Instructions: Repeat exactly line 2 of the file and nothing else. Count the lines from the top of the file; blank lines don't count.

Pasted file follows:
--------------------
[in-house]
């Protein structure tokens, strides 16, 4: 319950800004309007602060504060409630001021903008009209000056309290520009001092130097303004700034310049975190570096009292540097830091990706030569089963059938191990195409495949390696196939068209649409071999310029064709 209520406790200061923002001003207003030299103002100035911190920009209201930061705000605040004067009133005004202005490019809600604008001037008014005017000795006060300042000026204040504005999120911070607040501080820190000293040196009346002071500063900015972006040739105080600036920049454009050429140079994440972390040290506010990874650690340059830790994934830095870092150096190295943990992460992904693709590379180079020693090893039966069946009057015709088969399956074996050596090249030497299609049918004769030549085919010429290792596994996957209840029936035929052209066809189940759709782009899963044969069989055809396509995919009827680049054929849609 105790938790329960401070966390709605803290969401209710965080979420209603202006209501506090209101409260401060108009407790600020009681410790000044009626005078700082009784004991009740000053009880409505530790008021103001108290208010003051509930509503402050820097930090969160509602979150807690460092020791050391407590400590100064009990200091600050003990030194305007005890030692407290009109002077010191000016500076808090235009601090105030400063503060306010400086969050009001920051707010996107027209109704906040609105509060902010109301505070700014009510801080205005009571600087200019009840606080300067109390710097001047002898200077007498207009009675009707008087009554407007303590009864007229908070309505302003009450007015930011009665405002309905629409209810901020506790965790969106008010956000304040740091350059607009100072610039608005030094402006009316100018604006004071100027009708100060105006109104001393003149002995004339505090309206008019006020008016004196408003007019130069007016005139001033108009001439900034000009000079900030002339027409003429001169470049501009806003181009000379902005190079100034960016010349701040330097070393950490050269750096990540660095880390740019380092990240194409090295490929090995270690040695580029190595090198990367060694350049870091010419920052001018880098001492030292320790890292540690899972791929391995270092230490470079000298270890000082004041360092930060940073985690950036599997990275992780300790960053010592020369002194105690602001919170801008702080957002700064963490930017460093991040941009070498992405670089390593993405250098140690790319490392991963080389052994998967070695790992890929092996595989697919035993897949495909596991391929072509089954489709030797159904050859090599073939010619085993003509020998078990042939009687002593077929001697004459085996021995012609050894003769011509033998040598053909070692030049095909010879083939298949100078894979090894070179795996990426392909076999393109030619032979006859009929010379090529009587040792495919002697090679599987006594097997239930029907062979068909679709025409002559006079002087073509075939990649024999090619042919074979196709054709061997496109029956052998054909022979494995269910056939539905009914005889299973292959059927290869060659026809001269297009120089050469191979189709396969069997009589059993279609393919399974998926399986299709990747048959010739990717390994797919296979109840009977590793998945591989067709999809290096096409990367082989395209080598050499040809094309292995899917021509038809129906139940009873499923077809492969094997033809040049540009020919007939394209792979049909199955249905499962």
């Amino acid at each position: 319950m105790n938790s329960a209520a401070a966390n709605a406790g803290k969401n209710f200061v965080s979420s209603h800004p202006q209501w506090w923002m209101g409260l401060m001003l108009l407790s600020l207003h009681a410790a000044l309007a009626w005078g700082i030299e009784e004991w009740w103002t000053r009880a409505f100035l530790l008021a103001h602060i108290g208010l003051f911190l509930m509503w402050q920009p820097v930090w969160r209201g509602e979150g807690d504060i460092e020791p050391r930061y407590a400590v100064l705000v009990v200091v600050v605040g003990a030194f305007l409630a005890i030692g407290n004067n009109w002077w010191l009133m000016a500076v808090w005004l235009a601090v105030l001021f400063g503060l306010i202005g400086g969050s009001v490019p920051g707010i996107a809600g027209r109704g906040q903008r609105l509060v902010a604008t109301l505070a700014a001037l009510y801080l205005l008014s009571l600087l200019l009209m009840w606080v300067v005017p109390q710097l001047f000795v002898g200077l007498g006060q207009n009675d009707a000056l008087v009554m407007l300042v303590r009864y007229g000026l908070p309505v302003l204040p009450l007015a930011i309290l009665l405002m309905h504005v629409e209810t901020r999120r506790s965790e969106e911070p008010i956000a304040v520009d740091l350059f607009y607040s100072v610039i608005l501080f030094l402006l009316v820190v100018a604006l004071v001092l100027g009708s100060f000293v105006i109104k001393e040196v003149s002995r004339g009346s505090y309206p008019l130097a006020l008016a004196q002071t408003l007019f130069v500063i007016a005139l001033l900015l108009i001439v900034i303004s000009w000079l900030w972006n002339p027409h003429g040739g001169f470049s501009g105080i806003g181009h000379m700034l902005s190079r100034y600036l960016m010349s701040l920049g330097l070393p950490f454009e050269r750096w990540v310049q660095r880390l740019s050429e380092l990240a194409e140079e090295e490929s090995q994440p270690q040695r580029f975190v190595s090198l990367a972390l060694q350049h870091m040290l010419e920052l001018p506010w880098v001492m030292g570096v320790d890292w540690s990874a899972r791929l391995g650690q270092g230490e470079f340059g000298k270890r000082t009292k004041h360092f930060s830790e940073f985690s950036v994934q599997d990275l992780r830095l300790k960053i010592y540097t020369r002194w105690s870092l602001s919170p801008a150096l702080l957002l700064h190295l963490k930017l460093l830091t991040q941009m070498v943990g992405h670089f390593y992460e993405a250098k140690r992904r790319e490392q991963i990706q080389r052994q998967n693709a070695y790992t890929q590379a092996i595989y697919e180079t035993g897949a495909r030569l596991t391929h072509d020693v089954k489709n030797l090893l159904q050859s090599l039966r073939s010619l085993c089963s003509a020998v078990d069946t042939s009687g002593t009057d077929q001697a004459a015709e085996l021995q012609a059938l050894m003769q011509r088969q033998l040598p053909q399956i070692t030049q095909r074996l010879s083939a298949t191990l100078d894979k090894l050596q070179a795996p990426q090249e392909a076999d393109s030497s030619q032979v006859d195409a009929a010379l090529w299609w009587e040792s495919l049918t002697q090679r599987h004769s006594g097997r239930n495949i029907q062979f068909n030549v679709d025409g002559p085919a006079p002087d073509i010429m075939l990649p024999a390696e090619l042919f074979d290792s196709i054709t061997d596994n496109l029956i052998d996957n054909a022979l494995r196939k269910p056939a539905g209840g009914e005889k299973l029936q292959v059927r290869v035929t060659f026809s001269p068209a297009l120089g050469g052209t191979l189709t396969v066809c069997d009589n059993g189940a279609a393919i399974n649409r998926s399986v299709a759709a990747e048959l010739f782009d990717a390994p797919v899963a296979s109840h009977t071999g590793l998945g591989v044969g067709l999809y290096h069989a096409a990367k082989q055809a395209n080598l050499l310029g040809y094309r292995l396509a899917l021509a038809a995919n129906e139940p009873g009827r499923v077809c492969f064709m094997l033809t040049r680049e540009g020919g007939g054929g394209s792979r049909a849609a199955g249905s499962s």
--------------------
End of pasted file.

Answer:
């Protein structure tokens, strides 16, 4: 319950800004309007602060504060409630001021903008009209000056309290520009001092130097303004700034310049975190570096009292540097830091990706030569089963059938191990195409495949390696196939068209649409071999310029064709 209520406790200061923002001003207003030299103002100035911190920009209201930061705000605040004067009133005004202005490019809600604008001037008014005017000795006060300042000026204040504005999120911070607040501080820190000293040196009346002071500063900015972006040739105080600036920049454009050429140079994440972390040290506010990874650690340059830790994934830095870092150096190295943990992460992904693709590379180079020693090893039966069946009057015709088969399956074996050596090249030497299609049918004769030549085919010429290792596994996957209840029936035929052209066809189940759709782009899963044969069989055809396509995919009827680049054929849609 105790938790329960401070966390709605803290969401209710965080979420209603202006209501506090209101409260401060108009407790600020009681410790000044009626005078700082009784004991009740000053009880409505530790008021103001108290208010003051509930509503402050820097930090969160509602979150807690460092020791050391407590400590100064009990200091600050003990030194305007005890030692407290009109002077010191000016500076808090235009601090105030400063503060306010400086969050009001920051707010996107027209109704906040609105509060902010109301505070700014009510801080205005009571600087200019009840606080300067109390710097001047002898200077007498207009009675009707008087009554407007303590009864007229908070309505302003009450007015930011009665405002309905629409209810901020506790965790969106008010956000304040740091350059607009100072610039608005030094402006009316100018604006004071100027009708100060105006109104001393003149002995004339505090309206008019006020008016004196408003007019130069007016005139001033108009001439900034000009000079900030002339027409003429001169470049501009806003181009000379902005190079100034960016010349701040330097070393950490050269750096990540660095880390740019380092990240194409090295490929090995270690040695580029190595090198990367060694350049870091010419920052001018880098001492030292320790890292540690899972791929391995270092230490470079000298270890000082004041360092930060940073985690950036599997990275992780300790960053010592020369002194105690602001919170801008702080957002700064963490930017460093991040941009070498992405670089390593993405250098140690790319490392991963080389052994998967070695790992890929092996595989697919035993897949495909596991391929072509089954489709030797159904050859090599073939010619085993003509020998078990042939009687002593077929001697004459085996021995012609050894003769011509033998040598053909070692030049095909010879083939298949100078894979090894070179795996990426392909076999393109030619032979006859009929010379090529009587040792495919002697090679599987006594097997239930029907062979068909679709025409002559006079002087073509075939990649024999090619042919074979196709054709061997496109029956052998054909022979494995269910056939539905009914005889299973292959059927290869060659026809001269297009120089050469191979189709396969069997009589059993279609393919399974998926399986299709990747048959010739990717390994797919296979109840009977590793998945591989067709999809290096096409990367082989395209080598050499040809094309292995899917021509038809129906139940009873499923077809492969094997033809040049540009020919007939394209792979049909199955249905499962």